She loved Victor secretly and romantically, and she loved Jackson as a friend and out in the open, but she could harbor no significant feelings towards either because they were both Christians and she didn’t allow herself to date anyone but Jewish men. She was genuinely confused as to why she had such a hard time finding the right guy. She was a professional single person and had regular stories about blind dates and mixers of all kinds. Even though she was shockingly candid with Jackson about her bad romantic experiences, which never failed to end before they became romantic, she was otherwise very guarded and paranoid with other people at the office, like she expected us to always be laughing at her behind her back, which we were. Laughing to laugh, but also to cope with her very strange shit, bordering sometimes on the sociopathic. Maybe it was all a put-on — there had to be a reasonable explanation, but she was stranger, when it came down to it, than any of the random loose ends of humanity floating around lower Manhattan in those days.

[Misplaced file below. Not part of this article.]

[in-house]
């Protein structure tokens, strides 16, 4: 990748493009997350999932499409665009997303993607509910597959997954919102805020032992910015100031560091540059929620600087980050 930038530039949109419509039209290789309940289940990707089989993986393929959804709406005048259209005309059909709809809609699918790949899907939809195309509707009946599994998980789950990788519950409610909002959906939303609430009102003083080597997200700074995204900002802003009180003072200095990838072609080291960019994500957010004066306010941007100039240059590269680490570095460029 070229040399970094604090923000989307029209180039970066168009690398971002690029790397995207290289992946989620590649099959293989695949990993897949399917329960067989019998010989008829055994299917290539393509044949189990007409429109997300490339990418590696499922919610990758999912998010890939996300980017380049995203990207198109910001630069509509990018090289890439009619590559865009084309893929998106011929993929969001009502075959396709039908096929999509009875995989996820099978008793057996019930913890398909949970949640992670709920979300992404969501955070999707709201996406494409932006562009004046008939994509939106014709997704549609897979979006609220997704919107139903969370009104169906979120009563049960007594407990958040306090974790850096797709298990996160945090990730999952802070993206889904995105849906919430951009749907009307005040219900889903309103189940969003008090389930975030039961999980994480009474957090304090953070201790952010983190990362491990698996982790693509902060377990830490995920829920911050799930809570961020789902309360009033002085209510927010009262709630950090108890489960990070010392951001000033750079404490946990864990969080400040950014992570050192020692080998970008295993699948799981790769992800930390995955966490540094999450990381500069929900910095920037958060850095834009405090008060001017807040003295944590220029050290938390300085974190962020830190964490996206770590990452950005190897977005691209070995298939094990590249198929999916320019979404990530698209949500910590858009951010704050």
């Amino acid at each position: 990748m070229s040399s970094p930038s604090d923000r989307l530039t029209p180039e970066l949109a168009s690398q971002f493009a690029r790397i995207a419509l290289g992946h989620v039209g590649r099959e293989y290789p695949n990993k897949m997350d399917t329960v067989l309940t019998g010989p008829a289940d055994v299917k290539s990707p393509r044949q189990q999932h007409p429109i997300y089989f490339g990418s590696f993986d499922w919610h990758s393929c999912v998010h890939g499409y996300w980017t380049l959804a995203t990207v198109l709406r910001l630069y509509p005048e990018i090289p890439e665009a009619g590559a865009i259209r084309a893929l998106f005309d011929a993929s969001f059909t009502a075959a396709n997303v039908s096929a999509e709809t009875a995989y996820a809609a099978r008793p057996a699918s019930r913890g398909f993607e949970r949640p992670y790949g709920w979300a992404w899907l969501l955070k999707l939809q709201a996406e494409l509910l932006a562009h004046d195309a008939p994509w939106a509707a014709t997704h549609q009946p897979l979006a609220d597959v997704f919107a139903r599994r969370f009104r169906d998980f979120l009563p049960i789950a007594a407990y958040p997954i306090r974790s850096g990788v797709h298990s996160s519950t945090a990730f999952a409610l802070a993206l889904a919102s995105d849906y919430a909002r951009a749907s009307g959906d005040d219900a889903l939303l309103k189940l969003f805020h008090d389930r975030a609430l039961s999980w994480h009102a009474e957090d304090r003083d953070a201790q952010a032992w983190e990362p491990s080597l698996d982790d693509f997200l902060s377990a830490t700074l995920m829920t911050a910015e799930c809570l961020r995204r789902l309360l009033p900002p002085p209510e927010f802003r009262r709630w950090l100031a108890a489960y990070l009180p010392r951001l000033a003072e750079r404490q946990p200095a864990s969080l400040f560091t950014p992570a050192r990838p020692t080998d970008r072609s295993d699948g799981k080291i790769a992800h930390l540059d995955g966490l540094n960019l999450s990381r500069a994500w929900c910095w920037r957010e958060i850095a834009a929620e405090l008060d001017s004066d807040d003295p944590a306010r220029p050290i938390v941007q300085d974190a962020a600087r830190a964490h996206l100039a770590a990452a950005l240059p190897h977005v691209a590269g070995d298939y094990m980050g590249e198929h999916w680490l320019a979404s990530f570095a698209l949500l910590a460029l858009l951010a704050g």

It was getting close to the time we wanted to leave but I had to check on those goddamn relic cards or it was going to be a bad time. When things go wrong so close to printing, it can go real bad real fast, and the real big guns are paying attention — the marketing directors, the VPs, senior management. Especially on these relic cards, because they were so expensive to produce.